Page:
An introduction to the concepts and methods required to successfully apply genome ecology to real genome data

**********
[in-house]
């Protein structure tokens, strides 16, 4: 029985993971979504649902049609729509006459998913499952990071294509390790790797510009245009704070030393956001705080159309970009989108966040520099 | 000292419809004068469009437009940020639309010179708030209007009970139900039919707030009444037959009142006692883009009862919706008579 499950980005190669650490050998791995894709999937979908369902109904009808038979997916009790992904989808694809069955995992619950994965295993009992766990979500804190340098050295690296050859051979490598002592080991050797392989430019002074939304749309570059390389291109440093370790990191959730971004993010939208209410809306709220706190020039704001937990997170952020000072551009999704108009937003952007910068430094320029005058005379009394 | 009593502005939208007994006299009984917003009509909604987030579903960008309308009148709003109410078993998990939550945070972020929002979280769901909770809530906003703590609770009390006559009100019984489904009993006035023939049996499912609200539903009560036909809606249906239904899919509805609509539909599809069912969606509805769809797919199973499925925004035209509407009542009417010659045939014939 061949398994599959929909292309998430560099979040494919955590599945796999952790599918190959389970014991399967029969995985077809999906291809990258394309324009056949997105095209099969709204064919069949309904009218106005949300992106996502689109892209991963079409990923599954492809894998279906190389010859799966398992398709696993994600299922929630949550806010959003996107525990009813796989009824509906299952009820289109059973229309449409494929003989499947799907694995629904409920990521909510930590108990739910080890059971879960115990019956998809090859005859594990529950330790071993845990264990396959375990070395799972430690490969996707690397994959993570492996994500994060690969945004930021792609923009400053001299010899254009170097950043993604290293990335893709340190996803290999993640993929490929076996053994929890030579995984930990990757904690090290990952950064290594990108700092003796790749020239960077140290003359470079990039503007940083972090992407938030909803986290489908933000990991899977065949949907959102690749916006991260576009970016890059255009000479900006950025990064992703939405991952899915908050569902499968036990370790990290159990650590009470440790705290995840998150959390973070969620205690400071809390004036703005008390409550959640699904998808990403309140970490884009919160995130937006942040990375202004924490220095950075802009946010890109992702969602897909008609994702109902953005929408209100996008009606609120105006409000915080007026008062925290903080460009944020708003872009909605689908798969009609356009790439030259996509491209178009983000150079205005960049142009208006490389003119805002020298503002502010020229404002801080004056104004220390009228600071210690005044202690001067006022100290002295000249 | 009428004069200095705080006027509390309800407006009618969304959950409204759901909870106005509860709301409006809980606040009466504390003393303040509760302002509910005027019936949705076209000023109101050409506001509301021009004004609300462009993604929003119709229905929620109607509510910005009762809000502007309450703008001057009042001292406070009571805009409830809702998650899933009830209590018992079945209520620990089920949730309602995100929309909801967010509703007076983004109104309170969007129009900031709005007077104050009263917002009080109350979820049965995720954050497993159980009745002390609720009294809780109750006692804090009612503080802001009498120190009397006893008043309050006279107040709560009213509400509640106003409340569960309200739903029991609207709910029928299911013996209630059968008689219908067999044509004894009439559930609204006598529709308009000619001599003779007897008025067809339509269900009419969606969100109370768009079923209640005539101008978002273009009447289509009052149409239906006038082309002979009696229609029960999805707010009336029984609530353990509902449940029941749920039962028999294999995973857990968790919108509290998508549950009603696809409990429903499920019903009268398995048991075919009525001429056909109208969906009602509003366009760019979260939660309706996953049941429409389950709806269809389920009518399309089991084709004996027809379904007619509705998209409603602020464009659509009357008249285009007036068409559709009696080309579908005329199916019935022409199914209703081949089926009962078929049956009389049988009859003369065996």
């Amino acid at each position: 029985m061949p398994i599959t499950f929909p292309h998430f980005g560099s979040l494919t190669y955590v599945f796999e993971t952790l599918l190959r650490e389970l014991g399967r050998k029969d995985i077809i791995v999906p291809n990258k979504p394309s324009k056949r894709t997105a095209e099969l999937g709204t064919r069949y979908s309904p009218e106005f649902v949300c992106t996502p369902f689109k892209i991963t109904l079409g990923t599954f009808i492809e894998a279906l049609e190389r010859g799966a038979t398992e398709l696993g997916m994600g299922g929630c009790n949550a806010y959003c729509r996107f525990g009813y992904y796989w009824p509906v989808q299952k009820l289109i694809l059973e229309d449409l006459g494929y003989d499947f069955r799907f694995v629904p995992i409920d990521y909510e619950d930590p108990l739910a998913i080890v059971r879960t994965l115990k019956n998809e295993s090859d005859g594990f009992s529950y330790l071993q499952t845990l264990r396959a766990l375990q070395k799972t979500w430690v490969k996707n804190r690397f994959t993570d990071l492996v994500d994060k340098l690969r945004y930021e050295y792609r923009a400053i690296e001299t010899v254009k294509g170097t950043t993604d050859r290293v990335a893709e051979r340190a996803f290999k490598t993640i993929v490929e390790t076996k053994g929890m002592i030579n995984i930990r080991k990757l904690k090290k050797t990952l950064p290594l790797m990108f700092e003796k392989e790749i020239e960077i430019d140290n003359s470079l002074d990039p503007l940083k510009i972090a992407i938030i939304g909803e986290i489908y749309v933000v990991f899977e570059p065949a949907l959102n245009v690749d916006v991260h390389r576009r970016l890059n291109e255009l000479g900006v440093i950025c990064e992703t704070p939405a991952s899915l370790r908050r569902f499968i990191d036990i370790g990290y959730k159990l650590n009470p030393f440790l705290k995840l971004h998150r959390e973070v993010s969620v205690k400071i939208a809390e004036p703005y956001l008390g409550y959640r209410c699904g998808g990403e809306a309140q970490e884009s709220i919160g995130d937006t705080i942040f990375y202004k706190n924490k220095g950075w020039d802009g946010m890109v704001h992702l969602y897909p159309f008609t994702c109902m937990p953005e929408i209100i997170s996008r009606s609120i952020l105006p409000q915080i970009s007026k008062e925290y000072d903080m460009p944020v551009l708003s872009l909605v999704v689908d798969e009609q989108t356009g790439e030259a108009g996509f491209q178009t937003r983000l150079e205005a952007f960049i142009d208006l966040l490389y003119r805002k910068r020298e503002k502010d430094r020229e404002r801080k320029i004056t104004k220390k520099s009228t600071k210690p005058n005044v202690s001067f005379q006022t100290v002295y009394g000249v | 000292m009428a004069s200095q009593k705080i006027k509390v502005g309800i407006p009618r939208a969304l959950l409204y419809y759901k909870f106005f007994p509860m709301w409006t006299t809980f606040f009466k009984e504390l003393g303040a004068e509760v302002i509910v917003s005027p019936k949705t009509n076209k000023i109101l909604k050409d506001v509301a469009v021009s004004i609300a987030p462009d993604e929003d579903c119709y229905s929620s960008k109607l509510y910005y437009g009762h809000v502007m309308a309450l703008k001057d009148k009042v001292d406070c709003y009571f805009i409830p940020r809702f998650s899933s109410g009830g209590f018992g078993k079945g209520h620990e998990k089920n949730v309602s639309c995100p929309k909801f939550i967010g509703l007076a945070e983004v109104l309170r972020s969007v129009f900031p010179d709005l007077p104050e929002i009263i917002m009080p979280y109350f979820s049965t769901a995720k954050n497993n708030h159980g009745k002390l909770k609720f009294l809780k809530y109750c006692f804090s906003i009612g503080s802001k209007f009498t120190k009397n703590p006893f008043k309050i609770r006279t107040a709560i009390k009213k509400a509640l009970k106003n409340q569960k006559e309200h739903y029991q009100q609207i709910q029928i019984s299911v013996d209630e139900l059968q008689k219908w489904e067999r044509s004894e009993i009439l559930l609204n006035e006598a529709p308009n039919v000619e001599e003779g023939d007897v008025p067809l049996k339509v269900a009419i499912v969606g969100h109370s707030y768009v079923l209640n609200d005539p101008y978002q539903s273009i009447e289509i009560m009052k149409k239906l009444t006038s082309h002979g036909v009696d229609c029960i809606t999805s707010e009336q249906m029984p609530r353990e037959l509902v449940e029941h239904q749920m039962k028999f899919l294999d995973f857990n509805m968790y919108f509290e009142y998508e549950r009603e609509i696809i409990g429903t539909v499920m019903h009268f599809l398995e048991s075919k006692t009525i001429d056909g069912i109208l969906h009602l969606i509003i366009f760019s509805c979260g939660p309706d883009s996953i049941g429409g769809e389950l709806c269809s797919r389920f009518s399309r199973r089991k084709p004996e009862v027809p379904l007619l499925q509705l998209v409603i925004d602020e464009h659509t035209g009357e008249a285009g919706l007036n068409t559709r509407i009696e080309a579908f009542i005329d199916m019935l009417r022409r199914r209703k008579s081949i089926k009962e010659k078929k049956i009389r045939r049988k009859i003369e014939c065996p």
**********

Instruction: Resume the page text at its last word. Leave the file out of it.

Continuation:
This thesis is an investigation of the concepts and tools required for the successful application of genome ecology on real genomic transposable element (TE) data. Beginning with the formation of an interdisciplinary working group to examine the distinction between ecology and evolution within genome ecology. By establishing these definitions it was possible to account for the relative effect of proxies for these processes in explaining the variation with the TE communities in a group of genomes. This resulted in the finding that ecological processes were could only explain variation in closely related groups of genomes. Thus ecological methods, developed for examining species distributions along a linear transect, were used to analyze the 30 B.taurus chromosomes. This resulted in the identification of 8 TE species responsible for explaining the spatial distribution in the B.taurus chromosomes. This successful application of ecological methods on TE data promises to inspire many other promising interdisciplinary studies.